H.R. 3110, Amendment to provide for the construction of a canal . . . (Spooner Act), June 18, 1902
In 1902 Senator John Spooner of Wisconsin introduced an amendment to a bill for a canal in Nicaragua. A Nicaraguan canal was considered most economical until a French company offered the United States a low price on a project it had abandoned in Panama. Spooner's amendment authorized the president to purchase the company’s rights and assets and acquire the Panamanian site for a canal.
Records of the U.S. Senate, National Archives and Records Administration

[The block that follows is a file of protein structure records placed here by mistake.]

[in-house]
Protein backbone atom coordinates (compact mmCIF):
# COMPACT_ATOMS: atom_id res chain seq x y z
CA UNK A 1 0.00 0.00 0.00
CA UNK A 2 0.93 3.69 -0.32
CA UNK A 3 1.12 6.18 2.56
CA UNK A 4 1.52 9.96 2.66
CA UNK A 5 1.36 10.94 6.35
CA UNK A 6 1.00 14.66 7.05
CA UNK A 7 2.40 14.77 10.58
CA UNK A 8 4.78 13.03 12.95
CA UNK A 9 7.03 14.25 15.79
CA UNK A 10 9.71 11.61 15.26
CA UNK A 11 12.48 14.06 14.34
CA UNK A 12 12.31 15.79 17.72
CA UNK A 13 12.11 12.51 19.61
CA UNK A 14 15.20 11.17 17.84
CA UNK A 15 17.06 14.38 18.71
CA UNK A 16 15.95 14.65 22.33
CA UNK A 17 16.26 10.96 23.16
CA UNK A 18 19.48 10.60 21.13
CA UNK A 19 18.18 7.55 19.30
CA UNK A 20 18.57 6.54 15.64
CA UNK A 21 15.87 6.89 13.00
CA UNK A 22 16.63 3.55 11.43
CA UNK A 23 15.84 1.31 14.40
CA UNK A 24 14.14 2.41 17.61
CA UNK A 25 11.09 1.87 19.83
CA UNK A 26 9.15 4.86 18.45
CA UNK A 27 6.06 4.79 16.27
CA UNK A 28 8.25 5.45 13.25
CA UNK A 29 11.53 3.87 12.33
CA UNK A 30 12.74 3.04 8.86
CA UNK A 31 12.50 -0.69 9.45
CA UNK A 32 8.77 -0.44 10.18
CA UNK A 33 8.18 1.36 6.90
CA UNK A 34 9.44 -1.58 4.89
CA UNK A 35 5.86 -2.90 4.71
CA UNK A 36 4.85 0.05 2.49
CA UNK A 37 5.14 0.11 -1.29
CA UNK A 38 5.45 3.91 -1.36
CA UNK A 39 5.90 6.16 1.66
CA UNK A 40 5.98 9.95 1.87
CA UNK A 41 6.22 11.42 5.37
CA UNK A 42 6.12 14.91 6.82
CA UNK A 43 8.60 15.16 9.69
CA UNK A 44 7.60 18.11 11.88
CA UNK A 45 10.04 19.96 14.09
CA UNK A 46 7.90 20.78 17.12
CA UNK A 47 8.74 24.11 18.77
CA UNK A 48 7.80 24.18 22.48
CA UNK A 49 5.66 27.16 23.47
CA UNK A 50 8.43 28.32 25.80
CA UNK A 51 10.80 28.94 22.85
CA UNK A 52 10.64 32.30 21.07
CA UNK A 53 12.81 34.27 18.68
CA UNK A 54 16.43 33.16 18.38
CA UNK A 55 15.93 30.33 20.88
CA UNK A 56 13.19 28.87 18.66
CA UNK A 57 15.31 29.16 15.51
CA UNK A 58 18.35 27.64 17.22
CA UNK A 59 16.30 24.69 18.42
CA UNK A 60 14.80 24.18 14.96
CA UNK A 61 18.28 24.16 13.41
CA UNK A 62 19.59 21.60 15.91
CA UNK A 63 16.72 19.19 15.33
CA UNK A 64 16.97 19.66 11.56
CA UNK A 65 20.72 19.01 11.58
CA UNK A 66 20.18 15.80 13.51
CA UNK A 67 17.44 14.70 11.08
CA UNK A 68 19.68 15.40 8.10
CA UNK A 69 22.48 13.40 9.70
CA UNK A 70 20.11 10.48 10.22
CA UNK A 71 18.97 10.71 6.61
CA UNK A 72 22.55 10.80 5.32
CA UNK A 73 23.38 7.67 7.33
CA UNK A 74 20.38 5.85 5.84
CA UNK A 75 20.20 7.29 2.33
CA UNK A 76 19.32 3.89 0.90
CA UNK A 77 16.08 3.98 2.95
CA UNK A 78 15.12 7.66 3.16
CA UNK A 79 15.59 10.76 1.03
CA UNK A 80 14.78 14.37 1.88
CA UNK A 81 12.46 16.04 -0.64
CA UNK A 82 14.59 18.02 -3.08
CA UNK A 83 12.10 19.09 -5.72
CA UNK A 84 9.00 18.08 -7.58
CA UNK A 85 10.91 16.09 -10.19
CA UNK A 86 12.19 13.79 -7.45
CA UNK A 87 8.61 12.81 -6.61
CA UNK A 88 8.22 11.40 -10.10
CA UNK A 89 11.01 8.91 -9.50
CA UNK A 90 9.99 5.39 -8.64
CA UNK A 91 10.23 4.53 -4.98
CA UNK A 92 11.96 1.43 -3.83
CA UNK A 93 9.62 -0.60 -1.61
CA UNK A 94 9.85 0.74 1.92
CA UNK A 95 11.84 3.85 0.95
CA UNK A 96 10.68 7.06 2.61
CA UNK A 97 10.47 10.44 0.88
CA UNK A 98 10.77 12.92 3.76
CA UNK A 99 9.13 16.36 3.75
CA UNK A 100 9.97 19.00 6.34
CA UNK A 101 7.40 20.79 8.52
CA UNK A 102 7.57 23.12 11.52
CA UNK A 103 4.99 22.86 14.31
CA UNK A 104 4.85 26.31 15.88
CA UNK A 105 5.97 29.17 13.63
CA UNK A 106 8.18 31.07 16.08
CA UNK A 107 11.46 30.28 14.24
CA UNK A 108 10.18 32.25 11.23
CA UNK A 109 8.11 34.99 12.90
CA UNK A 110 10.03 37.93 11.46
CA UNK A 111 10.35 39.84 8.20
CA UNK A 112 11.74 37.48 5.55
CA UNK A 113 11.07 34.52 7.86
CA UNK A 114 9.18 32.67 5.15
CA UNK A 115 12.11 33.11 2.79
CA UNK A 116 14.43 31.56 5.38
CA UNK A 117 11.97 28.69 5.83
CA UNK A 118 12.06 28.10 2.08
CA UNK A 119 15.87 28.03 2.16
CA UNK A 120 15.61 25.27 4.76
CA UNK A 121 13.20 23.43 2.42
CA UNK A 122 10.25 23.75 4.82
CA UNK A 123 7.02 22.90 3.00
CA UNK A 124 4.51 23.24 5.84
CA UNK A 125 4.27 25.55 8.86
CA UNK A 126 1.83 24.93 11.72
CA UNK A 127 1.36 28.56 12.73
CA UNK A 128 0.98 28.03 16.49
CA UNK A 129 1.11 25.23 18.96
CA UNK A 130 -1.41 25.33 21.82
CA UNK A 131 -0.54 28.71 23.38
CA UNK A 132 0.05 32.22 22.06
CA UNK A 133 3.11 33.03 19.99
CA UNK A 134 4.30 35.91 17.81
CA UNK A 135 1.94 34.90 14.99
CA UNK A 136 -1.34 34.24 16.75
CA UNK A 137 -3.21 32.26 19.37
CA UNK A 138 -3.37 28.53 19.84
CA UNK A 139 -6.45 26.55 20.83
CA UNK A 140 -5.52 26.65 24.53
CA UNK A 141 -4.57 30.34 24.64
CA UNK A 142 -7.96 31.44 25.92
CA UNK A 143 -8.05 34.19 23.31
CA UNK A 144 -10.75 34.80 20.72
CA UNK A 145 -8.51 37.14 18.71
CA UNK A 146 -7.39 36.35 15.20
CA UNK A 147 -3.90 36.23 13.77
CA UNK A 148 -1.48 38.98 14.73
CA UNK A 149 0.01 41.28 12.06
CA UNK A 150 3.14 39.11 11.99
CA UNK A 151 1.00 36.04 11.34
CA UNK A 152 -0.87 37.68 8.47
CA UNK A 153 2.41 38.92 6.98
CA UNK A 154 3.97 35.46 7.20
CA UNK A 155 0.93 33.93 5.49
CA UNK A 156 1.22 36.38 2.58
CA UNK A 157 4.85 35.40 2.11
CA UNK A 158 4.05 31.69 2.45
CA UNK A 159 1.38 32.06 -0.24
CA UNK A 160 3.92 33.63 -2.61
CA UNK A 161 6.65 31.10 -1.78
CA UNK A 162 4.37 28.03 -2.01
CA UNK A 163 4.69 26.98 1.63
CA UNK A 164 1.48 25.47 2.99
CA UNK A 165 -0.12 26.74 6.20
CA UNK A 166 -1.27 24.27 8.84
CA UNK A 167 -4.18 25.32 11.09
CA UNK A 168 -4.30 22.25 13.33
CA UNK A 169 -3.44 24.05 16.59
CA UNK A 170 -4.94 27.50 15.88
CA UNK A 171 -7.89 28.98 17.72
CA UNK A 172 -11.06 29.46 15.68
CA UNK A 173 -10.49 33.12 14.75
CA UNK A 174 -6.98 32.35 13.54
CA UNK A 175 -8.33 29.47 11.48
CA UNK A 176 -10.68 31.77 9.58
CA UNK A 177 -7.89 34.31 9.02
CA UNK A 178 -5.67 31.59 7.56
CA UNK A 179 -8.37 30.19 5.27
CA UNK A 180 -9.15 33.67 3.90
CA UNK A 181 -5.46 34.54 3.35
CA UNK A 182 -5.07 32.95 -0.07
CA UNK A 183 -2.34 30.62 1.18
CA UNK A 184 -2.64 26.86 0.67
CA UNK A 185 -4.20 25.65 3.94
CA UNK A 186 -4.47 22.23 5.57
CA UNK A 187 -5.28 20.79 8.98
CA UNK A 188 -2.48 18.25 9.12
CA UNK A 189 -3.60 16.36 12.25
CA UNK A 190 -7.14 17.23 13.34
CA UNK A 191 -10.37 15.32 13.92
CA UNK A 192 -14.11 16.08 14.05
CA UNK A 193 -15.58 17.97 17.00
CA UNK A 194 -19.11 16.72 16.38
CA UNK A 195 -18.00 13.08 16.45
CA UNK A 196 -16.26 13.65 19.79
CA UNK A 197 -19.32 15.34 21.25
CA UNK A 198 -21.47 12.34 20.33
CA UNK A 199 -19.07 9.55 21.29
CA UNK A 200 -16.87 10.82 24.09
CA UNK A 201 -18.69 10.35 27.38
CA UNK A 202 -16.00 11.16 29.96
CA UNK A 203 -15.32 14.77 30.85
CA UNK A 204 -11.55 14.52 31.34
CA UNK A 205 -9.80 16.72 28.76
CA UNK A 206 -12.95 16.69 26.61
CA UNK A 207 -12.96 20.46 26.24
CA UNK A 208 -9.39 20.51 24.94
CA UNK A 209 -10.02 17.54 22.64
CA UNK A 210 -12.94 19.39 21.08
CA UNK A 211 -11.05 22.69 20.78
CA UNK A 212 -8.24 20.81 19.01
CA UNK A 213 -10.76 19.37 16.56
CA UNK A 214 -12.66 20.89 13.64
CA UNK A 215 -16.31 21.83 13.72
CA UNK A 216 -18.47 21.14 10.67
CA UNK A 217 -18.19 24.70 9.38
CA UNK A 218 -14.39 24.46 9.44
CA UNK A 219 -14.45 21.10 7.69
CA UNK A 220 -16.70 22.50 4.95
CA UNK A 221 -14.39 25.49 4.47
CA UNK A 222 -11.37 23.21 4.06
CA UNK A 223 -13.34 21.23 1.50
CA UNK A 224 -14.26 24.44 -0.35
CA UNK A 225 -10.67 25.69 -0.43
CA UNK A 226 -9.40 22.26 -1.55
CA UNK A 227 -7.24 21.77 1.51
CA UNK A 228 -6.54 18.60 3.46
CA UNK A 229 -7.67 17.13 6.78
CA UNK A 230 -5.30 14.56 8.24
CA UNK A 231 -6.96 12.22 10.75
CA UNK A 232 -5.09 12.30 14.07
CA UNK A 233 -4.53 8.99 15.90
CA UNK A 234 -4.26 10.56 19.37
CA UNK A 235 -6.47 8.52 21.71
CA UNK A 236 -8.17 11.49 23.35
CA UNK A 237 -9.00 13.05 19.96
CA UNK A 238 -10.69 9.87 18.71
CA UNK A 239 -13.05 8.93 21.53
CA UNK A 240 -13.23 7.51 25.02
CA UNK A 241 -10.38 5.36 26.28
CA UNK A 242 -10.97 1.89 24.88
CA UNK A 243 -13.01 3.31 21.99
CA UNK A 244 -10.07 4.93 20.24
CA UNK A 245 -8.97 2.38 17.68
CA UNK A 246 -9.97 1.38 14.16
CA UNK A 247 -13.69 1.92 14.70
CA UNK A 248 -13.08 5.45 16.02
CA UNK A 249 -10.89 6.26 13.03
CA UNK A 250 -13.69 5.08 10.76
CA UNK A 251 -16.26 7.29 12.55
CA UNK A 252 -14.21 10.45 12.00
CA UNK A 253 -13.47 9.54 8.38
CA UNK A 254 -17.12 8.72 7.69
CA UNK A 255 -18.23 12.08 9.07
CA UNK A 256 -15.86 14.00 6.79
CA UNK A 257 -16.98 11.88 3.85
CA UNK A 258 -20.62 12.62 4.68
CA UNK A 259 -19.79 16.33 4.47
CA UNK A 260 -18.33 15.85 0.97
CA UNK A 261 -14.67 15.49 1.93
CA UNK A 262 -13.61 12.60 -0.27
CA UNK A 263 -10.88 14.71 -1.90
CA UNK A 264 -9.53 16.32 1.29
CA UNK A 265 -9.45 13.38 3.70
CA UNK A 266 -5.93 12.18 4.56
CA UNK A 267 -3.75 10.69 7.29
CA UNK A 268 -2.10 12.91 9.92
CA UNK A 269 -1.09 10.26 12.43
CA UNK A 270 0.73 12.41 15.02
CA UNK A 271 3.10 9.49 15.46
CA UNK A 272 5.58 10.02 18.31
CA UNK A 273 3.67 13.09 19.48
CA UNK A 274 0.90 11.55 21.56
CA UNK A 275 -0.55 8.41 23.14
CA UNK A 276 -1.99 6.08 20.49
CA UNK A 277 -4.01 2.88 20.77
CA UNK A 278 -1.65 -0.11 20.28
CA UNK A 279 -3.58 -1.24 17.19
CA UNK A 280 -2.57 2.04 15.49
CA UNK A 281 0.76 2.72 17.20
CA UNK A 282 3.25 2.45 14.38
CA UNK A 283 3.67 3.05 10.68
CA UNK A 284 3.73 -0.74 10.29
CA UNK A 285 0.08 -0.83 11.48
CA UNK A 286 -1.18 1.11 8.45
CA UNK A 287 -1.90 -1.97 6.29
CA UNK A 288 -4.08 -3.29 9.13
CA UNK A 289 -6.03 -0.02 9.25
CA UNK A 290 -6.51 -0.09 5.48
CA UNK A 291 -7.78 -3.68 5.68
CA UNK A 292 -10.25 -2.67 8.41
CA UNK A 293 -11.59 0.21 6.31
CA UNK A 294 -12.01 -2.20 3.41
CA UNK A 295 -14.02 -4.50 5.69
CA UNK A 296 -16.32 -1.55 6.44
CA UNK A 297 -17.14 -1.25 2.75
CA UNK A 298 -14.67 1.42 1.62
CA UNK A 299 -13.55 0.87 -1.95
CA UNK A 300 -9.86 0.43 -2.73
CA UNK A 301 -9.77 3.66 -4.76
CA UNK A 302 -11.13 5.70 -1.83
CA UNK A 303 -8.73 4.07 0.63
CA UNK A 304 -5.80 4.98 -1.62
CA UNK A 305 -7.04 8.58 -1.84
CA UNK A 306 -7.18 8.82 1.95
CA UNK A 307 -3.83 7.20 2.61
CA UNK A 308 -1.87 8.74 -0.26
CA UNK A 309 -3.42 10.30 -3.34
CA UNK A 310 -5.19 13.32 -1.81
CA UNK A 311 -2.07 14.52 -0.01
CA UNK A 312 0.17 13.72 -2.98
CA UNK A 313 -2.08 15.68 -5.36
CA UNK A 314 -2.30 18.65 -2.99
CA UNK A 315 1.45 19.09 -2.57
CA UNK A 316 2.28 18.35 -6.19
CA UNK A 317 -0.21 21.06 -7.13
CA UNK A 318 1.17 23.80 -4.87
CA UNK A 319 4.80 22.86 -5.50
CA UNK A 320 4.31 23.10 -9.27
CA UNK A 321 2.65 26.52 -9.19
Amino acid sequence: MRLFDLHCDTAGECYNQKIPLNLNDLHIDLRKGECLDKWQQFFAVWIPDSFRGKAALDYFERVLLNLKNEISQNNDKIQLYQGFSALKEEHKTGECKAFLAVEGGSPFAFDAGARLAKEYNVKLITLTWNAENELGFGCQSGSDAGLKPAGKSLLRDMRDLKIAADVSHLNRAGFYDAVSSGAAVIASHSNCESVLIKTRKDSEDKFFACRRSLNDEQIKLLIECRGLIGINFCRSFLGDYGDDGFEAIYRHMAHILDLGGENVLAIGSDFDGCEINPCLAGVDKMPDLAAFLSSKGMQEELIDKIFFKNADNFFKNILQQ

The Panama Canal
By the 1880s Congress considered a canal connecting the Atlantic and Pacific Oceans necessary for commerce and defense, but disagreements about its location stalled any action. Then the USS Maine exploded in Cuba. The battleship USS Oregon, stationed on the West Coast, took two months to reach the Caribbean to provide support in the Spanish-American War. The long voyage convinced Congress that a canal was imperative. In 1902 Congress authorized the purchase of a project initiated by France on land owned by Colombia, to complete construction of the Panama Canal.
I want . . . a bill to be passed here under which we will get a canal. There never was greater need for it than now. The Oregon demonstrated [that] to our people.
Senator John Spooner of Wisconsin, Speech to the U.S. Senate, June 18, 1902